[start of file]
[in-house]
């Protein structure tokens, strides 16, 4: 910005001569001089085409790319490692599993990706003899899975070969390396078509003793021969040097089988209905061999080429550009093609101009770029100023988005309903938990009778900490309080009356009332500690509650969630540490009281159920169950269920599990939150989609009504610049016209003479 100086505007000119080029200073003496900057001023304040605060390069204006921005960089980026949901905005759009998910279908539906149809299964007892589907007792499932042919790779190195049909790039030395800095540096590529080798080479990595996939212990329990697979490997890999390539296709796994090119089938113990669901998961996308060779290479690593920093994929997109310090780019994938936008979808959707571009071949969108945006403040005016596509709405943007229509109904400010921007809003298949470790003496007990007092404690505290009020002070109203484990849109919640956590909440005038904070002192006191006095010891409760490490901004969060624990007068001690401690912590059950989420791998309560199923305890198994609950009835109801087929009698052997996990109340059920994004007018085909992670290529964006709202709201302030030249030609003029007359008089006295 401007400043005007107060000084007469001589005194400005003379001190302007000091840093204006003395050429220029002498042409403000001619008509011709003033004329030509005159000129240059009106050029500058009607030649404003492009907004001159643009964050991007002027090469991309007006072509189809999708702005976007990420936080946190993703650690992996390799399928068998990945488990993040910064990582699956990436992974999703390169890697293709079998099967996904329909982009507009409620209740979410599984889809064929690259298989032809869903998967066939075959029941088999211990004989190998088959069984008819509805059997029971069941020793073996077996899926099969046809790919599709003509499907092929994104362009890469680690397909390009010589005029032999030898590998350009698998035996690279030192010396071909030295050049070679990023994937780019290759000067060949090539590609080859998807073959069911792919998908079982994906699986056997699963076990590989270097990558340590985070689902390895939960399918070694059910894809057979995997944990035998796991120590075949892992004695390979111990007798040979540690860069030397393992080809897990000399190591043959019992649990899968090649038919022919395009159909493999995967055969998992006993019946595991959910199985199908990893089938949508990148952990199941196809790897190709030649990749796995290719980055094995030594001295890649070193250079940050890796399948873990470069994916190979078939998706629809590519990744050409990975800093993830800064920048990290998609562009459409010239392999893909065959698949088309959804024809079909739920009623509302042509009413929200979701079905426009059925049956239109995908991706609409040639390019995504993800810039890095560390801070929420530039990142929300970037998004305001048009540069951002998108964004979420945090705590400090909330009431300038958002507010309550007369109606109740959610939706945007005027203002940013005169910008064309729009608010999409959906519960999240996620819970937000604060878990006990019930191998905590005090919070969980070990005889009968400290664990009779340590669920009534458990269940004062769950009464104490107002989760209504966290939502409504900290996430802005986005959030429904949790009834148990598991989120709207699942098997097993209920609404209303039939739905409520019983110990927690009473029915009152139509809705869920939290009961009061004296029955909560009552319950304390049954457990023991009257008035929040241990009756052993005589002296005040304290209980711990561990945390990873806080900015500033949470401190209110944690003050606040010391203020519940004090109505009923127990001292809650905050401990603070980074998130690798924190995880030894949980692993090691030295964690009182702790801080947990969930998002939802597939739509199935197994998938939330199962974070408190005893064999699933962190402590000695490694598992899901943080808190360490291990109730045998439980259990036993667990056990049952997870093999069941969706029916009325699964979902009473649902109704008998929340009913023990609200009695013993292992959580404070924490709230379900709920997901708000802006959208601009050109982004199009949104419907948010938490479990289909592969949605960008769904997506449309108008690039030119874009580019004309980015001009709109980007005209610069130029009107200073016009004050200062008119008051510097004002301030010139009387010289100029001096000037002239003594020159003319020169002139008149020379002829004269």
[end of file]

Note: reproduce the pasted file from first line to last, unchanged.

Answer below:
[in-house]
């Protein structure tokens, strides 16, 4: 910005001569001089085409790319490692599993990706003899899975070969390396078509003793021969040097089988209905061999080429550009093609101009770029100023988005309903938990009778900490309080009356009332500690509650969630540490009281159920169950269920599990939150989609009504610049016209003479 100086505007000119080029200073003496900057001023304040605060390069204006921005960089980026949901905005759009998910279908539906149809299964007892589907007792499932042919790779190195049909790039030395800095540096590529080798080479990595996939212990329990697979490997890999390539296709796994090119089938113990669901998961996308060779290479690593920093994929997109310090780019994938936008979808959707571009071949969108945006403040005016596509709405943007229509109904400010921007809003298949470790003496007990007092404690505290009020002070109203484990849109919640956590909440005038904070002192006191006095010891409760490490901004969060624990007068001690401690912590059950989420791998309560199923305890198994609950009835109801087929009698052997996990109340059920994004007018085909992670290529964006709202709201302030030249030609003029007359008089006295 401007400043005007107060000084007469001589005194400005003379001190302007000091840093204006003395050429220029002498042409403000001619008509011709003033004329030509005159000129240059009106050029500058009607030649404003492009907004001159643009964050991007002027090469991309007006072509189809999708702005976007990420936080946190993703650690992996390799399928068998990945488990993040910064990582699956990436992974999703390169890697293709079998099967996904329909982009507009409620209740979410599984889809064929690259298989032809869903998967066939075959029941088999211990004989190998088959069984008819509805059997029971069941020793073996077996899926099969046809790919599709003509499907092929994104362009890469680690397909390009010589005029032999030898590998350009698998035996690279030192010396071909030295050049070679990023994937780019290759000067060949090539590609080859998807073959069911792919998908079982994906699986056997699963076990590989270097990558340590985070689902390895939960399918070694059910894809057979995997944990035998796991120590075949892992004695390979111990007798040979540690860069030397393992080809897990000399190591043959019992649990899968090649038919022919395009159909493999995967055969998992006993019946595991959910199985199908990893089938949508990148952990199941196809790897190709030649990749796995290719980055094995030594001295890649070193250079940050890796399948873990470069994916190979078939998706629809590519990744050409990975800093993830800064920048990290998609562009459409010239392999893909065959698949088309959804024809079909739920009623509302042509009413929200979701079905426009059925049956239109995908991706609409040639390019995504993800810039890095560390801070929420530039990142929300970037998004305001048009540069951002998108964004979420945090705590400090909330009431300038958002507010309550007369109606109740959610939706945007005027203002940013005169910008064309729009608010999409959906519960999240996620819970937000604060878990006990019930191998905590005090919070969980070990005889009968400290664990009779340590669920009534458990269940004062769950009464104490107002989760209504966290939502409504900290996430802005986005959030429904949790009834148990598991989120709207699942098997097993209920609404209303039939739905409520019983110990927690009473029915009152139509809705869920939290009961009061004296029955909560009552319950304390049954457990023991009257008035929040241990009756052993005589002296005040304290209980711990561990945390990873806080900015500033949470401190209110944690003050606040010391203020519940004090109505009923127990001292809650905050401990603070980074998130690798924190995880030894949980692993090691030295964690009182702790801080947990969930998002939802597939739509199935197994998938939330199962974070408190005893064999699933962190402590000695490694598992899901943080808190360490291990109730045998439980259990036993667990056990049952997870093999069941969706029916009325699964979902009473649902109704008998929340009913023990609200009695013993292992959580404070924490709230379900709920997901708000802006959208601009050109982004199009949104419907948010938490479990289909592969949605960008769904997506449309108008690039030119874009580019004309980015001009709109980007005209610069130029009107200073016009004050200062008119008051510097004002301030010139009387010289100029001096000037002239003594020159003319020169002139008149020379002829004269």